The road is long before Matthew Vines. But he has made a huge impact already.While his critics accuse him of “cherry picking” Bible verses to prove his point, there are others such as syndicated columnist Dan Savage who hold Matthew’s theories dear. Says Savage: “ Vines’s argument and his insights are highly relevant to gay Christians, to their families, to Christians who point to The Bible to justify their bigotry and the pain they inflict on LGBT people (including their own LGBT children ), and to anyone who happens to live in a country that is majority Christian. Watch this video: Vines is brilliant.”

 

 

Conditional Love (?)

James:

This is a difficult but necessary letter to write.
I hope your telephone call was not to receive my blessing for the degrading of your lifestyle. I have fond memories of our times together, but that is all in the past.
Don’t expect any further conversations with me. No communications at all. I will not come to visit, nor do I want you in my house.
You’ve made your choice though wrong it may be. God didn’t intend for this unnatural lifestyle.
If you choose not to attend my funeral, my friends, and family will understand.
Have a good birthday and good life.
No present exchanges will be accepted.
Goodbye,
Dad

This letter, only too common, was written by a prejudicial father to a recently out son, over five years ago. It just now has gone viral. (see http://”Shocking Letter From Father Disowning Gay Son Goes Viral,” Advocate.com., 8-8-12).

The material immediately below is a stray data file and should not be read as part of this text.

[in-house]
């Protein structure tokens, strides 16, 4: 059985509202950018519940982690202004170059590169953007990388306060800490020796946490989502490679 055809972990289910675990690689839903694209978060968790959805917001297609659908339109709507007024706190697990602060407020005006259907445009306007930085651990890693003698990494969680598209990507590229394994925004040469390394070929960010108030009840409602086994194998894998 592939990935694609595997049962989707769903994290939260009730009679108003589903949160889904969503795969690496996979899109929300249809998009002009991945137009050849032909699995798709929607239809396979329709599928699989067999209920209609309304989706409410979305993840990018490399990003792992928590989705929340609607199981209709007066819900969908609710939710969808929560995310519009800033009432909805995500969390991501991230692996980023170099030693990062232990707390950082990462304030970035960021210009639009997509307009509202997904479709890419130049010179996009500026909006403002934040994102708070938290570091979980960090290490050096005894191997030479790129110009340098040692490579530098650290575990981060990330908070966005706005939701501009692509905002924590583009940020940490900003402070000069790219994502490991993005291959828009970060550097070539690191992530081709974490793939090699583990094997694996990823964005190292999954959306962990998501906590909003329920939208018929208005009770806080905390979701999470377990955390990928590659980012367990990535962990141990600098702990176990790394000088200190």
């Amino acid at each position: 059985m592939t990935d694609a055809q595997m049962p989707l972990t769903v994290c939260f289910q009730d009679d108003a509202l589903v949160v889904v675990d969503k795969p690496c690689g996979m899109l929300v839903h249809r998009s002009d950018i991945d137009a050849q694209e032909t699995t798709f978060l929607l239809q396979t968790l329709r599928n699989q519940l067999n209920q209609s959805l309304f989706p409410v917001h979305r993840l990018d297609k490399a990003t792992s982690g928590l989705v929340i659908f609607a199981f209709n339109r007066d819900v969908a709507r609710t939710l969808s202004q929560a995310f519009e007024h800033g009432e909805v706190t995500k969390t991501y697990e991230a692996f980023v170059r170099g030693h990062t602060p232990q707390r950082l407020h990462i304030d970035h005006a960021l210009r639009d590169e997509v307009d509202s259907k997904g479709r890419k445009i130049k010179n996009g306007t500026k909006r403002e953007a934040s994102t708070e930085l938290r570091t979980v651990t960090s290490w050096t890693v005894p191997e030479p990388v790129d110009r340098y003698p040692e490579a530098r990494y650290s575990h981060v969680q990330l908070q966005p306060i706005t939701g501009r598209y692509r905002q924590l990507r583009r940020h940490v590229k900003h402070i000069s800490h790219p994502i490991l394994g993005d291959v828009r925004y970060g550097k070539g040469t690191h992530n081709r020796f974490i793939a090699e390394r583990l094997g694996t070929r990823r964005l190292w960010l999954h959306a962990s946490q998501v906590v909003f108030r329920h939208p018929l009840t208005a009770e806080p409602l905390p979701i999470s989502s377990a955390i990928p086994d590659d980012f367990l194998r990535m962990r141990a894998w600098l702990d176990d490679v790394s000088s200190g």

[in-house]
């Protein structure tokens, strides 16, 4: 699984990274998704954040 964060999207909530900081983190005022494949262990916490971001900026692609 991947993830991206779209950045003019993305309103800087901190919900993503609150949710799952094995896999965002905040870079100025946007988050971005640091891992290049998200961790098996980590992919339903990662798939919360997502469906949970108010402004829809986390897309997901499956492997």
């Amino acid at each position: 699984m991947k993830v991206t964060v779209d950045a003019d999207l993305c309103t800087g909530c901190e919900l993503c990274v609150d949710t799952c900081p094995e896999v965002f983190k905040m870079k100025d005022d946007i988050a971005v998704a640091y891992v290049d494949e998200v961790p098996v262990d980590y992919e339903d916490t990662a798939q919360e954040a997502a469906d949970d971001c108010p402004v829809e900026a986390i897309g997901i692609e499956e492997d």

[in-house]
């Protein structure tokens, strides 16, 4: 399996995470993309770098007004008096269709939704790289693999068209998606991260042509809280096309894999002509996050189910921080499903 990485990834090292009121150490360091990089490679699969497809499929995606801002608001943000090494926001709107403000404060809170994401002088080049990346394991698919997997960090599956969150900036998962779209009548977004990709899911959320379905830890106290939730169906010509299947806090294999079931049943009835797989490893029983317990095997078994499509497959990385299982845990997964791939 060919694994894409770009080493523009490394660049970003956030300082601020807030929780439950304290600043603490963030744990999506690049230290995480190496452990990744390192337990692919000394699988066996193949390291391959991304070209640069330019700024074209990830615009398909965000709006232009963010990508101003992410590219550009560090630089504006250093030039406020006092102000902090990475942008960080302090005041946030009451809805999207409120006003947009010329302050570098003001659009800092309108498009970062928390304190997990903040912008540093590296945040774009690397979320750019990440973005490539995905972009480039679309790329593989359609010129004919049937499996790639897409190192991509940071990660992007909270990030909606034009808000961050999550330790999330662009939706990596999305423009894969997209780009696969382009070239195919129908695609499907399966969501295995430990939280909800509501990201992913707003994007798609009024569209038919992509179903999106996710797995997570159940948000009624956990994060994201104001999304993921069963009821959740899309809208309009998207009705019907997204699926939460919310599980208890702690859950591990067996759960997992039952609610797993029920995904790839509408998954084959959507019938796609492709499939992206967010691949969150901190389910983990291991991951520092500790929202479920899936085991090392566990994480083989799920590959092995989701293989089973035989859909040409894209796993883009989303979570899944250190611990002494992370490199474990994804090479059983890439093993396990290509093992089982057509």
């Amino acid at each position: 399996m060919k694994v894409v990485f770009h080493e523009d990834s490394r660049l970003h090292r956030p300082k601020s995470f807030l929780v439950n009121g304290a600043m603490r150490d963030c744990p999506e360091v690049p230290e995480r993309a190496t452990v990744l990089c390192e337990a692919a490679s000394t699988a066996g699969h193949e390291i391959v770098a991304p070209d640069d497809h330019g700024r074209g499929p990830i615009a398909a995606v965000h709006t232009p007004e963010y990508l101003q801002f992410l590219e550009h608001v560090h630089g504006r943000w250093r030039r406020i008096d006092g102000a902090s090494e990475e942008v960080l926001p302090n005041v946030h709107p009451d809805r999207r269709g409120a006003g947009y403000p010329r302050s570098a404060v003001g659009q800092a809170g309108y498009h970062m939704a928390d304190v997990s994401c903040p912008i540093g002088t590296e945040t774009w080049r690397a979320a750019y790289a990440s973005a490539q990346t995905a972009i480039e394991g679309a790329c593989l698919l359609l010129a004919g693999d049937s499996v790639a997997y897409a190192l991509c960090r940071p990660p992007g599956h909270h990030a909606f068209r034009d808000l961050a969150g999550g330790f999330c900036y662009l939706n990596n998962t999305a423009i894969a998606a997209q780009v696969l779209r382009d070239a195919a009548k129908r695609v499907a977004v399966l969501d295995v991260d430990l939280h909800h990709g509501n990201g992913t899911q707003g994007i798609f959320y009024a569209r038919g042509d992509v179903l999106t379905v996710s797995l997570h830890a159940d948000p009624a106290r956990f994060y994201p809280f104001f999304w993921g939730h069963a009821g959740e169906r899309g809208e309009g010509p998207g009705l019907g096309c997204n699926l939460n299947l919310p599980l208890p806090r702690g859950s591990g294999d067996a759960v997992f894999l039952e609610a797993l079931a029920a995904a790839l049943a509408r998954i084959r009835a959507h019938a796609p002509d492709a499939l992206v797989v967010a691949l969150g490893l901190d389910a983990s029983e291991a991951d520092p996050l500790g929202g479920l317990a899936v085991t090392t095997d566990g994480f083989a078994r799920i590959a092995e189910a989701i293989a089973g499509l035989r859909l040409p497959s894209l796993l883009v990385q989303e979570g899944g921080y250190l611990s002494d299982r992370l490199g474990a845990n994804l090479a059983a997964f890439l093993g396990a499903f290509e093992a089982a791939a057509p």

Beginning with LGBT ally Columbia University wrestler Hudson Taylor, it has spread, like a virus, to Huffpo’s Gay Voices, Towleroad, Pink News, The New Civil Rights Movement, and Truth Wins Out.

Rejection Hurts

For speaking the truth and sharing an important facet of his being with his father, James was rejected. He claims he never did drugs, was an excellent student, an obedient child…didn’t drink until he was 22 because it terrified him, and had just one speeding ticket in his life. “Yet, I am still seemingly deserving of this terrible act of hate and cowardice that one person can place on another.”

Why did James publish the letter?  He wanted to expose “persecution” from a homophobic parent.

Words Still Sting

Even though James says he is fine, he admits that the letter still bothers him.

Published online yesterday, with the title “This is how hate sounds,” the letter has been read by over 800,000 people. Using the name RegBarc, James told readers “to please pass your acceptance and love to the people you personally know who are going through this type of persecution and harm from their blindly religious parents/guardians.“

Find Your Family Elsewhere And They Will Come

Over 4,500 people have left messages of support that urge James to ‘stay strong.” Despite the sympathy, obviously James is still hurting. It has been five years since the letter was written, but as the studies from Family Acceptance Project at San Francisco State bear out, the effect of  parental rejection carries on into adulthood.